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Billy: Welcome back to The Mindful Midlife Crisis. We are here with John Wessinger. He is the author of Ride the Wave. He just got done breaking down to three principles from that book and, John, you got back out there into the ocean and you redeemed yourself. So tell us, how did you redeem yourself?
John: Yeah, so I actually didn’t start in the ocean, I started on land so I did a lot of training. After the first experience, I realized that I was a horrible swimmer, that I had poor upper body strength and that if I did get held down under a wave, like we talked about, that I would probably drown within a few minutes. So, I spent a lot of time just on like BOSU balls and pretending I was swimming in the ocean and using weights to do those things and just really trying to mimic what I had experienced that first time that I was out. And so recreating swimming motions, working on my balance. There’s a move that you have to do where you pop up on the board. I did all that stuff on dry land first to try to learn how to do it and get the fundamentals down. And then, after that, then we took it to the ocean. And so my wife and I went back to Malibu, so it was a redemption trip, and this time, she went, so we got bigger boards, we brought our own wetsuits. We literally did everything the right way that we missed the first time.
Billy: For example, what? What are some things that you missed the first time that you did the second time around?
John: Yeah, so the big one was a surfboard, like I had this short, small board. We had these giant boards that were essentially like paddle boards and so you could float on it. They were super easy to paddle fast with. It was a much easier thing to do when you’re sitting out there in the water and you’re trying to stay afloat.
Brian: Much more stable, isn’t it?
John: Stable, yes. So we had larger boards. We had wetsuits. I had booties this time. I mean, I literally went out there in a swimsuit the first time and was trying to walk back in on rocks, like we bought our own wetsuits, we both had boots, we knew what to expect this time. And so there was all of this knowledge that we had that I had gained that first time that we applied to the second time in the water. And so I wouldn’t say we were pro surfers after that day but we caught waves. My wife had one where she stood up on and probably had the longest ride of anybody. So, we were able to break it down and figure out how can we just catch waves, like let’s not try to go pro, let’s try to have a good experience and have fun. And so we basically spent a day doing it like we originally had intended and really had a good experience. But it was like dry land training, getting ready, applying some of that knowledge. I actually went to a wave pool to try to surf a couple times in there. So there was a set of things that I tried to do to get ready for the second time, applying the knowledge from the first time.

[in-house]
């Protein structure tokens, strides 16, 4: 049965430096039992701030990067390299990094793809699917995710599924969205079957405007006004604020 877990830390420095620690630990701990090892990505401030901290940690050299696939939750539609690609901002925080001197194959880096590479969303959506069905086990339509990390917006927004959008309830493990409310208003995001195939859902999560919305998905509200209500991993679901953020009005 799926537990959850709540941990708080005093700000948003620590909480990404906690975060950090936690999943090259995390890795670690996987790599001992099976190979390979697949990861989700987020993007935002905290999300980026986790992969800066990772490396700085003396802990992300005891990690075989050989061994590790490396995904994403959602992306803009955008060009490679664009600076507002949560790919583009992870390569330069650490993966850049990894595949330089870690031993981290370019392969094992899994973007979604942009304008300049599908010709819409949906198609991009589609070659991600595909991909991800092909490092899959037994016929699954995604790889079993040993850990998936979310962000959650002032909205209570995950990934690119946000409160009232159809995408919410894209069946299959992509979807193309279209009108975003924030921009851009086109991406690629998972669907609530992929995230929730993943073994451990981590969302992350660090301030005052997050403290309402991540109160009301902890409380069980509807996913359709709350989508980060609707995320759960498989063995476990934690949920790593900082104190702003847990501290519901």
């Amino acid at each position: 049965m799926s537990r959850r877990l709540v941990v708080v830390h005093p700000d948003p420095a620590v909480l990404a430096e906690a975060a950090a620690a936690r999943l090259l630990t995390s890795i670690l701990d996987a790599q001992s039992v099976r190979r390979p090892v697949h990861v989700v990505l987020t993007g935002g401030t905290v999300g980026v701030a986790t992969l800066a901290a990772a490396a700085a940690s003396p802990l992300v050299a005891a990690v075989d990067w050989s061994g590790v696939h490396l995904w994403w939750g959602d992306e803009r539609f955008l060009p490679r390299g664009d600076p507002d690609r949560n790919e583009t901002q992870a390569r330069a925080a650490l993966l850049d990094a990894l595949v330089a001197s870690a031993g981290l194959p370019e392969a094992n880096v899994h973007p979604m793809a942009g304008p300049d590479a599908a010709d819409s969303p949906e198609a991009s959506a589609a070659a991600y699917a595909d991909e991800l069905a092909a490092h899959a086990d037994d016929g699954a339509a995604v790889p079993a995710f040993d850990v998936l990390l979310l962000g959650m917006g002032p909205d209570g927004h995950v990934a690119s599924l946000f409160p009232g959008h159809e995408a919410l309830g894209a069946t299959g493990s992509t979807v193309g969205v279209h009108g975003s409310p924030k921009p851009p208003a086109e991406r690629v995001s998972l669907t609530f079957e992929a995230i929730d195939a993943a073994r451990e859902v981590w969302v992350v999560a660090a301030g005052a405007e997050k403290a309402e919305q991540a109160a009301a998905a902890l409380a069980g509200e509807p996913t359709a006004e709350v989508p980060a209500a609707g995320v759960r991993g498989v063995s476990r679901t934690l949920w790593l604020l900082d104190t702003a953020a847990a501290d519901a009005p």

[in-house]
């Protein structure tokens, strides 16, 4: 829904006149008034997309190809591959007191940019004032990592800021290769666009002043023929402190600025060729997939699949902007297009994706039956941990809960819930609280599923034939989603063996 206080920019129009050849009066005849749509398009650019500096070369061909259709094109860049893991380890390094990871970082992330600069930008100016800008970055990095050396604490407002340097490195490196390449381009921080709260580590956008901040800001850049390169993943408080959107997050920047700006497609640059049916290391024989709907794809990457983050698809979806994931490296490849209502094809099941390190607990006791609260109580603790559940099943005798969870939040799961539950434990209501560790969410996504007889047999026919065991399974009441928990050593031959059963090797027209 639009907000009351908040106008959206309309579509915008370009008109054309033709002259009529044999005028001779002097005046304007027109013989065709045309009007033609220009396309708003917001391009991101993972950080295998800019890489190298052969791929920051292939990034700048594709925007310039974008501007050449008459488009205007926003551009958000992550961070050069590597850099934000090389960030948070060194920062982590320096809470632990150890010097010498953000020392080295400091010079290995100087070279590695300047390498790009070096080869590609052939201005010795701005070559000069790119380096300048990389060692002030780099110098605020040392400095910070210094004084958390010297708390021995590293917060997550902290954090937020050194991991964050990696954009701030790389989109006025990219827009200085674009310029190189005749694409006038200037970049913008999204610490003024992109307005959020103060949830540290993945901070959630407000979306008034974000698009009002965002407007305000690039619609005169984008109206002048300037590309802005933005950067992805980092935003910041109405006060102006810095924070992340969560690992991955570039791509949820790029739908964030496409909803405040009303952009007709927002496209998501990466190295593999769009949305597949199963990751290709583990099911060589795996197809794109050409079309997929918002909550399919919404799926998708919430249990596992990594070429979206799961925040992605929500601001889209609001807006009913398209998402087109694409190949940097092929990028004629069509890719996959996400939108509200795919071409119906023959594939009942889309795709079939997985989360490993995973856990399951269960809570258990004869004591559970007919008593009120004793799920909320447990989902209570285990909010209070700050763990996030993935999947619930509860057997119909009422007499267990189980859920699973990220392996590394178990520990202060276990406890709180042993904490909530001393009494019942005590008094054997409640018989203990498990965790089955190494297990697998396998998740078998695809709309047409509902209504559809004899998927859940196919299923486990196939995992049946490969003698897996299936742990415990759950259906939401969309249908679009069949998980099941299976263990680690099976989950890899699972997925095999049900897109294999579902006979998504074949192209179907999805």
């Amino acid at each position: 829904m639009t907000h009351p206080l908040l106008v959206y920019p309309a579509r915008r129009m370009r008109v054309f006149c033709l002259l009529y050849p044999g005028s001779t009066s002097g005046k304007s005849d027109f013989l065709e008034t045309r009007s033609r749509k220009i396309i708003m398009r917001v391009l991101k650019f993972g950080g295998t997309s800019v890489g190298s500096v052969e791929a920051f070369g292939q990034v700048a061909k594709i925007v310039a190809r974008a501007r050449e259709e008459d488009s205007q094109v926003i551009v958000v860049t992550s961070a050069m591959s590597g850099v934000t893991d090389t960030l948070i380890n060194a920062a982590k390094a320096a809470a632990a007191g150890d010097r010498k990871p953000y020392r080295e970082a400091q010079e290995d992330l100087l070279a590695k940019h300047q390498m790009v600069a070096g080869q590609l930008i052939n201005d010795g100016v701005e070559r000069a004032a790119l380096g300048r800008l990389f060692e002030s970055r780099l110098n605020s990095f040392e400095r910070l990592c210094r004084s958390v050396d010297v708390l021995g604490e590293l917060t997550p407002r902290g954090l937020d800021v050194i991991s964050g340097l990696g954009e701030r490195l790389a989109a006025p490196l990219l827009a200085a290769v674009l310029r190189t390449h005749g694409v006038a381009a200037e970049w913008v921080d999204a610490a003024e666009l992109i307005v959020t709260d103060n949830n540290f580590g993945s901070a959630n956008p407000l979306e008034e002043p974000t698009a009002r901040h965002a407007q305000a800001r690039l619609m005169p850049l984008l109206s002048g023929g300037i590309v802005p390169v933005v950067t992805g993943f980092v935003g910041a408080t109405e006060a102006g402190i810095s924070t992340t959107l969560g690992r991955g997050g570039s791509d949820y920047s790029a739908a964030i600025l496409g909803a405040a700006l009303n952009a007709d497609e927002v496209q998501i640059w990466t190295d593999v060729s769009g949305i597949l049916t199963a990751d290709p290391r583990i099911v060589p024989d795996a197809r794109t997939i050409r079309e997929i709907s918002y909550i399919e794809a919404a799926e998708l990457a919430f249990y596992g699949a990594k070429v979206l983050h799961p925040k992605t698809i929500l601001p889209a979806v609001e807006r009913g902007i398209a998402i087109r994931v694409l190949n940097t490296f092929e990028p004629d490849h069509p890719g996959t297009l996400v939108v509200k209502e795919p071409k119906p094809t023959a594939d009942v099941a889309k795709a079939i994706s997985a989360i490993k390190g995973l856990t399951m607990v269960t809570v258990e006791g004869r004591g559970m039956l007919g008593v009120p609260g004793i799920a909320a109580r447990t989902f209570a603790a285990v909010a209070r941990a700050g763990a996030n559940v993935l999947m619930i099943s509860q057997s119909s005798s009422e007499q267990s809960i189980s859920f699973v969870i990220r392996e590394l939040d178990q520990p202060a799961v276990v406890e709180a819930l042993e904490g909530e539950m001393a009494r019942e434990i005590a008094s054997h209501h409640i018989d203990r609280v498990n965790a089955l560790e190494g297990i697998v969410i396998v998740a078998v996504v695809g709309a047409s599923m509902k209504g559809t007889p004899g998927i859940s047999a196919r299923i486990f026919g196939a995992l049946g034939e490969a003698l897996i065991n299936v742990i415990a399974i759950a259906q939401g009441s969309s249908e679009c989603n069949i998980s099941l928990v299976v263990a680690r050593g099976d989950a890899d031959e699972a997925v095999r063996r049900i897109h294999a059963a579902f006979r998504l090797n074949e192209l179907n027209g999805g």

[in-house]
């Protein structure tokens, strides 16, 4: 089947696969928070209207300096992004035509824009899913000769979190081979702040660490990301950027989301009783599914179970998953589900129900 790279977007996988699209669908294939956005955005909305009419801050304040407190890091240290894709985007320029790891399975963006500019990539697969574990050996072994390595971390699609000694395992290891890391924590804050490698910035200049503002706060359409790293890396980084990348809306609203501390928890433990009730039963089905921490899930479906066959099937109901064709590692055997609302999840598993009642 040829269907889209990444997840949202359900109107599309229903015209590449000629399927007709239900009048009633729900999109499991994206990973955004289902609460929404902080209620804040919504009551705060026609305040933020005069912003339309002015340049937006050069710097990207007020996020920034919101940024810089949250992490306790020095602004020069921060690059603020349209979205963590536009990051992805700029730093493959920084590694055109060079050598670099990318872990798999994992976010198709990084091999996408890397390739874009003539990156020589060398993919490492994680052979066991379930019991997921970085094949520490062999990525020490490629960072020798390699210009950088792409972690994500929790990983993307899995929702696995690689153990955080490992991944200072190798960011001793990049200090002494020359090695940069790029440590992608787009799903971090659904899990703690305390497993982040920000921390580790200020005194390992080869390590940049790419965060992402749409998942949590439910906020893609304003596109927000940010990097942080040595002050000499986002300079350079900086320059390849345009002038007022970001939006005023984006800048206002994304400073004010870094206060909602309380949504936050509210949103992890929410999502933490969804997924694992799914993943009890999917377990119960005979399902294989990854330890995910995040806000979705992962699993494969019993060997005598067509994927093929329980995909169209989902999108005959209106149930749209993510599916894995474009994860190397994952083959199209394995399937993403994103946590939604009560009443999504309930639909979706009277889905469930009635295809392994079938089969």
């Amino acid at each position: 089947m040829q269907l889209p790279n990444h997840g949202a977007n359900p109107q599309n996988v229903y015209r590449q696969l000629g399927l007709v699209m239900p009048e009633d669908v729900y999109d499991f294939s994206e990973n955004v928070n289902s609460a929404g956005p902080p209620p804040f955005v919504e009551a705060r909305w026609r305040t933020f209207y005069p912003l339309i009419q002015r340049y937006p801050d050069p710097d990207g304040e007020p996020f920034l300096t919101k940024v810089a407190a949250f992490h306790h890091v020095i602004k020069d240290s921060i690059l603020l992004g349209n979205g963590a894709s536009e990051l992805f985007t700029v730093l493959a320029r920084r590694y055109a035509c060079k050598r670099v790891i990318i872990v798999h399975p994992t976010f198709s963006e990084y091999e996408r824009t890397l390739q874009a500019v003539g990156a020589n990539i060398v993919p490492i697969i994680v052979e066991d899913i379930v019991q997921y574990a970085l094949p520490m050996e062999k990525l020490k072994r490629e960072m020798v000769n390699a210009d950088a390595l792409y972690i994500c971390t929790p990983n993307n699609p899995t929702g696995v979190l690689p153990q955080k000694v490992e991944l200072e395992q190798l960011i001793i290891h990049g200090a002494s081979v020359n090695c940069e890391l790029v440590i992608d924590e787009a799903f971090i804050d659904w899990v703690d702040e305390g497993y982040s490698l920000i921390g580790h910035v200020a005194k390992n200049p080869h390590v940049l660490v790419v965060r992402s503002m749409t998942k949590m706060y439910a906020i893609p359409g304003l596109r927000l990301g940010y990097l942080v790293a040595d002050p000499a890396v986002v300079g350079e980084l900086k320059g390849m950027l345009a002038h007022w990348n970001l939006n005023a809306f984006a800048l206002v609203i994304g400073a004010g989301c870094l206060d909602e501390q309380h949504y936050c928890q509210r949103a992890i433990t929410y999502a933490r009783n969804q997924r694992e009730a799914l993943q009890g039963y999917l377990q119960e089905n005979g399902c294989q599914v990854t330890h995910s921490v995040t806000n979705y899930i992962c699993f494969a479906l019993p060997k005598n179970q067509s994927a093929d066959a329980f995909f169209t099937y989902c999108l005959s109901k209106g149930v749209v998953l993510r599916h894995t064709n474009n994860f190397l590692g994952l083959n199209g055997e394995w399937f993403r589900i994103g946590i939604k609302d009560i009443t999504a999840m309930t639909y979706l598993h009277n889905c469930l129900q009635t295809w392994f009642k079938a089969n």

Brian: So you managed the risk using those tools.
John: That’s right.
Billy: There you go.
Brian: To tie it back to the book.
John: So this sounds almost obsessive and persistent that the waves beat you down the first time and a lot of people could have been like, “Well, tried it. I couldn’t do it. It was too hard.” Why were you so persistent? Why did you need to catch that wave? Why wouldn’t you let that wave beat you?